Rep. Jeff Fortenberry's Chief of Staff Threatened a Professor Over Liking a Defaced Sign on Facebook

We may earn a commission from links on this page.

This week, what began as an innocent Facebook like ended with Ari Kohen, an associate professor at the University of Nebraska-Lincoln, filing a complaint with the Office of Congressional Ethics against Republican Rep. Jeff Fortenberry’s Chief of Staff for threatening him over the phone.

It all started when Kohen liked a Facebook post featuring a hilariously defaced campaign sign in which Fortenberry was given googly eyes and his name changed to “Fartenberry.” Kohen was one of 130 people who liked the post.


According to HuffPost, a Fortenberry campaign staffer then “took a screenshot of Kohen’s dastardly Facebook like... then notified the congressman’s D.C. campaign office (and also, apparently, Kohen’s employers).”


This is insane enough, but Fortenberry’s Chief of Staff, Dr. William “Reyn” Archer III, for some reason took it upon himself to call Kohen and threaten him over the phone. A recording of the call was later posted on YouTube by the political group Seeing Red Nebraska.

On the call, Archer is heard scolding Kohen for liking a post that he says, could be seen as encouraging vandalism.

“What you’re liking is vandalism,” Archer says on the recording.

“No, I’m not,” Kohen responds, incredulously. “Your argument is that anything I like on Facebook represents an endorsement by me of the thing ― not the post, but the thing ― that is happening in the world?”


“Correct,” Archer replies.

The argument between the two, which lasted nearly an hour in total, escalated to the point that Archer threatened to take the conflict public.


“We have a First Amendment opportunity to put you out there in front of everybody,” Archer says. “We can do that publicly. Would you like that? That’s our First Amendment right.”

Instead, it was Kohen who made the absurd confrontation public in a Twitter thread today, explaining what happened in the call and why he decided to make a official complaint against Archer to the Office of Congressional Ethics.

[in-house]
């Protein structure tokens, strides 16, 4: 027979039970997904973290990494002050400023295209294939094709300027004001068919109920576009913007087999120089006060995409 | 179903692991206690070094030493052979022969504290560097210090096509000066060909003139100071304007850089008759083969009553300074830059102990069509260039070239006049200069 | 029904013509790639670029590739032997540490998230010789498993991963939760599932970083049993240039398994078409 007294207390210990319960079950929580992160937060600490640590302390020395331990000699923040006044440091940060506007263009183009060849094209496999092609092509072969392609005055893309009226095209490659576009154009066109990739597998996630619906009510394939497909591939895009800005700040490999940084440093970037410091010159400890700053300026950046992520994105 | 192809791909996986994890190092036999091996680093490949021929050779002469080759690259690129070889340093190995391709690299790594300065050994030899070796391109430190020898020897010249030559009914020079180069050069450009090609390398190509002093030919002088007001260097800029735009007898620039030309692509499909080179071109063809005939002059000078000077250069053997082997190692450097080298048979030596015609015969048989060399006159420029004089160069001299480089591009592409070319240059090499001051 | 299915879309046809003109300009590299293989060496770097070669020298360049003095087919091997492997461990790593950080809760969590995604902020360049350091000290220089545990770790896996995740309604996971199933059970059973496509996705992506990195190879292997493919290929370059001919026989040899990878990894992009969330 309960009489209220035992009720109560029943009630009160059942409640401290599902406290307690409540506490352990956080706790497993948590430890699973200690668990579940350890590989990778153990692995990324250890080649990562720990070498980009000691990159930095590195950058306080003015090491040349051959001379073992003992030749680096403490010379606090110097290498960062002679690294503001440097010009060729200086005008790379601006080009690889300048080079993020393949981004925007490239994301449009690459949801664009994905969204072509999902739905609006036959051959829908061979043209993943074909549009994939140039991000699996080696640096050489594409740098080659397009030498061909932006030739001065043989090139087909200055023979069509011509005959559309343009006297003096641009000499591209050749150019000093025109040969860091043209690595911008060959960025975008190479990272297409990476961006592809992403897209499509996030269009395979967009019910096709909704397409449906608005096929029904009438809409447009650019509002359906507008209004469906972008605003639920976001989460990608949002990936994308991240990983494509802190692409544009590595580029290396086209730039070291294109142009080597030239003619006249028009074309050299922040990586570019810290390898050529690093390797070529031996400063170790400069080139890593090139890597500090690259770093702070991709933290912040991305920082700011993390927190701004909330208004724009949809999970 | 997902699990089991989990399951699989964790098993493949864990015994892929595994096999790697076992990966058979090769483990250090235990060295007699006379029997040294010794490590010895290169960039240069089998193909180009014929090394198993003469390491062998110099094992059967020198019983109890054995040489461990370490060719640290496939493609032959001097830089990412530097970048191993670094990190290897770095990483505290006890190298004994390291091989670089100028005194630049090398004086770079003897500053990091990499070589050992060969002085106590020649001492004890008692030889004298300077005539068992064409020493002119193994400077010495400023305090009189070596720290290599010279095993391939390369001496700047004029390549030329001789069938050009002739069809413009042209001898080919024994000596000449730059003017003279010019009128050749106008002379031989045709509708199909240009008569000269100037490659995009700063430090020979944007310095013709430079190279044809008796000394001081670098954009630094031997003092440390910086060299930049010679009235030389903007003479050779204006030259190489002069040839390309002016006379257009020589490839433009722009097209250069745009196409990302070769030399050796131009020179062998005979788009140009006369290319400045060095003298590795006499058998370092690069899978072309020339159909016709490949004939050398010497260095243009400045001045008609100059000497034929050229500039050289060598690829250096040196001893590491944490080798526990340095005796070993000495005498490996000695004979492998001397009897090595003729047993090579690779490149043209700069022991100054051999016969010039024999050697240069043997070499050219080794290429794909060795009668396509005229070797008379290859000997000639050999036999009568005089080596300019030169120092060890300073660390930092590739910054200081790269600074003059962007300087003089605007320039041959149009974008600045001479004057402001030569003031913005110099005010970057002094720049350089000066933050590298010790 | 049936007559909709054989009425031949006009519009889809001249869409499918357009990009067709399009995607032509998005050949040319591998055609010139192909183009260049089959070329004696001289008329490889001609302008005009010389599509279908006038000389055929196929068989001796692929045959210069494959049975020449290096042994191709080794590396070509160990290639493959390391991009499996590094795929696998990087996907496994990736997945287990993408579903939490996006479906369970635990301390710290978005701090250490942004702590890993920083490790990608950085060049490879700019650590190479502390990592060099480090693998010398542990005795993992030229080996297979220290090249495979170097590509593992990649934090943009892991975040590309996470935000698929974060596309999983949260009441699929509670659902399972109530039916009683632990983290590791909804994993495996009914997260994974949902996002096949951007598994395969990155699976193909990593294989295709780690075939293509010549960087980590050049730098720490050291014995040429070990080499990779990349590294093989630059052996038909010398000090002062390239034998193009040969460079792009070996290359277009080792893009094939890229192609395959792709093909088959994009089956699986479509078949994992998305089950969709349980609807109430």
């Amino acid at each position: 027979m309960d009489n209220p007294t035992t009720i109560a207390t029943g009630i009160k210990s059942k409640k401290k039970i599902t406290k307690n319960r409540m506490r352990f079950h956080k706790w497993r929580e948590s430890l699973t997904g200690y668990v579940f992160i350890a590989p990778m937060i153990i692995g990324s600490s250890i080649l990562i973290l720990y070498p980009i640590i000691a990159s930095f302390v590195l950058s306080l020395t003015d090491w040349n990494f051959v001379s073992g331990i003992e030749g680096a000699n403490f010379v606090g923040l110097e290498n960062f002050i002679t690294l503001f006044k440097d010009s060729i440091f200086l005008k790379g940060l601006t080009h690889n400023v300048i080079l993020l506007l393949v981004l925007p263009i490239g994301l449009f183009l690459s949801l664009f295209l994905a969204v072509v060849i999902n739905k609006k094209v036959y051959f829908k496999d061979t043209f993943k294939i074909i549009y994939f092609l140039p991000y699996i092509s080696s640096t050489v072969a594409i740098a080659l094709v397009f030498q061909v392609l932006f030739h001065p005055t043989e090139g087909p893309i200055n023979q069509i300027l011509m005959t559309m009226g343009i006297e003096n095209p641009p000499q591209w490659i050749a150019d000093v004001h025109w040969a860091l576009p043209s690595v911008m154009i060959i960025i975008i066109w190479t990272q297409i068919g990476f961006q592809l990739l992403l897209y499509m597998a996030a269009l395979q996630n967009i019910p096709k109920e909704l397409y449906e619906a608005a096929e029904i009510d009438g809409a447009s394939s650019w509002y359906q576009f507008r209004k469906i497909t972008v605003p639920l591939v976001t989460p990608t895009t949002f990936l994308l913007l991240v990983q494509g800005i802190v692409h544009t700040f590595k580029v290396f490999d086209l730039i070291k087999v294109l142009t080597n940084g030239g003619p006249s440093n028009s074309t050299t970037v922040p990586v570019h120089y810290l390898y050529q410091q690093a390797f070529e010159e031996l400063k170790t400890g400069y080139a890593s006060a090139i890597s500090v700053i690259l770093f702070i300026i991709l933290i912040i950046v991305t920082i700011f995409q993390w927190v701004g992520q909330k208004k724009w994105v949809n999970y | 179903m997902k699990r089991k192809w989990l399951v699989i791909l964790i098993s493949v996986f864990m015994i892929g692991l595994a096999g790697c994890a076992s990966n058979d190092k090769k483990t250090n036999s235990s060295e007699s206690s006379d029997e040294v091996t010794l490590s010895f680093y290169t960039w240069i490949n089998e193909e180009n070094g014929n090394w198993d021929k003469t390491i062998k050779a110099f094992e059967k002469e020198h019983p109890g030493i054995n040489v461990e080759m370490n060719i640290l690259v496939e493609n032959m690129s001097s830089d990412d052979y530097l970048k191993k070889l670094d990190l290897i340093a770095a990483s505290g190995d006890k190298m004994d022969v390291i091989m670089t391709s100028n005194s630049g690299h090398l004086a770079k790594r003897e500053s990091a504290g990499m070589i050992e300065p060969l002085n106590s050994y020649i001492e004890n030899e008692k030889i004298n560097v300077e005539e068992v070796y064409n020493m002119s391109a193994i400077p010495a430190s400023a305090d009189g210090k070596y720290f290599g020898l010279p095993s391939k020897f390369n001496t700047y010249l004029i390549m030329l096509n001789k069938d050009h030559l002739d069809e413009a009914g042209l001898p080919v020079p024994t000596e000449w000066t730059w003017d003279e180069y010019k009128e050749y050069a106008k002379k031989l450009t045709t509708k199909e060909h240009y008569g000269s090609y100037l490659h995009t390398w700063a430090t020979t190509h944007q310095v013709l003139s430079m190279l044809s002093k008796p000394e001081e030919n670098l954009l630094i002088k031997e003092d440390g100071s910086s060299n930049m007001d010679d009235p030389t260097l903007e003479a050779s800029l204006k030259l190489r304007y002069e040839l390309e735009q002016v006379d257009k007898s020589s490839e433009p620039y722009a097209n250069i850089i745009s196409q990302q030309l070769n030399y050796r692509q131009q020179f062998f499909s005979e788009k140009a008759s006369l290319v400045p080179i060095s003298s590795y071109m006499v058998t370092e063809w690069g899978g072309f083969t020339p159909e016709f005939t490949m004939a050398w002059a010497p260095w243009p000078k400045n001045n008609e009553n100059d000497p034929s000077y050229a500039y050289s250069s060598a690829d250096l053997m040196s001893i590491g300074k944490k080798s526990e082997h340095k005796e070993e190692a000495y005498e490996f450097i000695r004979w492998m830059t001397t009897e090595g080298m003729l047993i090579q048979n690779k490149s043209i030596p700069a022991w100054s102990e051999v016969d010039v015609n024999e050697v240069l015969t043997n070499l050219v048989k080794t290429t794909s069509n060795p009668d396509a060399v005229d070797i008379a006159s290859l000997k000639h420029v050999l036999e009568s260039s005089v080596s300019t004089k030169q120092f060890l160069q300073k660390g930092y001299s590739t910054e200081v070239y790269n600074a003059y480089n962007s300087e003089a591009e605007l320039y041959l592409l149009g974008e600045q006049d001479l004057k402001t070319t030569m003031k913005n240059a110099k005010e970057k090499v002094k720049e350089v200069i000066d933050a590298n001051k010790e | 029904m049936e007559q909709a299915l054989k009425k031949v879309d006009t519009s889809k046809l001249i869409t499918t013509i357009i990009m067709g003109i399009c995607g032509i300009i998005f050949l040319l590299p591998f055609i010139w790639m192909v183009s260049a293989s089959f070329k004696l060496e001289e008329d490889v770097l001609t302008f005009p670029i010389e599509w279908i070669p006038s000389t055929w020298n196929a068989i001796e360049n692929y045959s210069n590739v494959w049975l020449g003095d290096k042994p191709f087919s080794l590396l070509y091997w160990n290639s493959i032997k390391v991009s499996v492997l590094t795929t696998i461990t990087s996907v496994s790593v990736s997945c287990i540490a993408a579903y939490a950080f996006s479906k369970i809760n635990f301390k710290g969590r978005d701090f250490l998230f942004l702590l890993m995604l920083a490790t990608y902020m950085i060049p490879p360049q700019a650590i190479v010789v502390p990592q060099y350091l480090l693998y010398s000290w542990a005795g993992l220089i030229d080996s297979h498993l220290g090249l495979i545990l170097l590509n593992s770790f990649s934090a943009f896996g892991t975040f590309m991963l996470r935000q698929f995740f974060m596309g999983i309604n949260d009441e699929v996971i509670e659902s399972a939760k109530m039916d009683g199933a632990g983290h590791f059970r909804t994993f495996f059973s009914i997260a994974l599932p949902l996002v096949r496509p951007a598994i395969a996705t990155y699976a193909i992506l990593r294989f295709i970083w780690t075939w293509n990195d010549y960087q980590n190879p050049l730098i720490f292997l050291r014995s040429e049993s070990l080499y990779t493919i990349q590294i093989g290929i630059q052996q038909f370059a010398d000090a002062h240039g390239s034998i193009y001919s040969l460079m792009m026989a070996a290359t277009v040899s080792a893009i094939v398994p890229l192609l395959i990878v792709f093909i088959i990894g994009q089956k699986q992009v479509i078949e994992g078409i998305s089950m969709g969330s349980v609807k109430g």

Kohen’s thread continued:

The implication was that he would work to create a right-wing troll storm, using his platform and his connections within right-wing media outlets. In the past, such efforts have directly resulted in weeks of threatening letters, voicemails, and email messages to faculty members who found themselves publicly called out in this way (including several of my colleagues at UNL). These have included death threats.

This is obviously a violation of my First Amendment right to free speech. But more than that, Archer’s threat to name me publicly as some sort of evil liberal professor happened on Friday afternoon, right before Shabbat. Less than 15 hours later, a heavily armed man walked into a synagogue in Pittsburgh in murdered 11 Jews because of a conspiracy theory, shared publicly by prominent right-wing politicians, that Jews are responsible for bringing undesired immigrants to the US.

This horrible act of violence could very easily have happened to me, my family, and my community; *real* violence easily could have been the result of the actions Archer threatened to take against me.


“His intention was to violate my First Amendment rights; to have a chilling effect on faculty speech. That’s obviously hugely problematic by itself, and then he threatened me,” Kohen told HuffPost, when asked about the conversation. “If you listen to the recording, it’s very clear. It’s worded as a threat, and the way he says it, it comes off as aggressive.”

“If there wasn’t this whole attempt to intimidate and threaten, if there wasn’t a shooting at a synagogue the day after they called me, I wouldn’t have thought anything about it,” he said.


Archer has denied threatening Kohen.

“In his Twitter post, the professor appears to have redacted large parts of our conversation, since it was 45 minutes long,” Archer told HuffPost. ”[Kohen] followed up with a lengthy thank you note from him looking forward to future opportunities for dialogue and mutual collaboration.”


Kohen said he did send a follow up email after the conversation thanking Archer for the communication, and “also asked why people in positions of authority are using that authority to try and intimidate people,” according to HuffPost. He says he plans to release that communication as well.

Kohen is right—Archer’s warning that he could create an online firestorm around Kohen’s politics is in fact a very real threat. Targeted harassment of university faculty through social media and in real life is a growing problem. And after the horrible synagogue massacre and the 15 mail bombs sent to Democratic leaders and the media in the last few weeks, it’s clearer than ever that an online conversation that pushes conspiracy theories and hatred against certain groups can have devastating real-world consequences. It seems that in 2018 we can’t even enjoy a good fart joke without someone ruining it for everyone.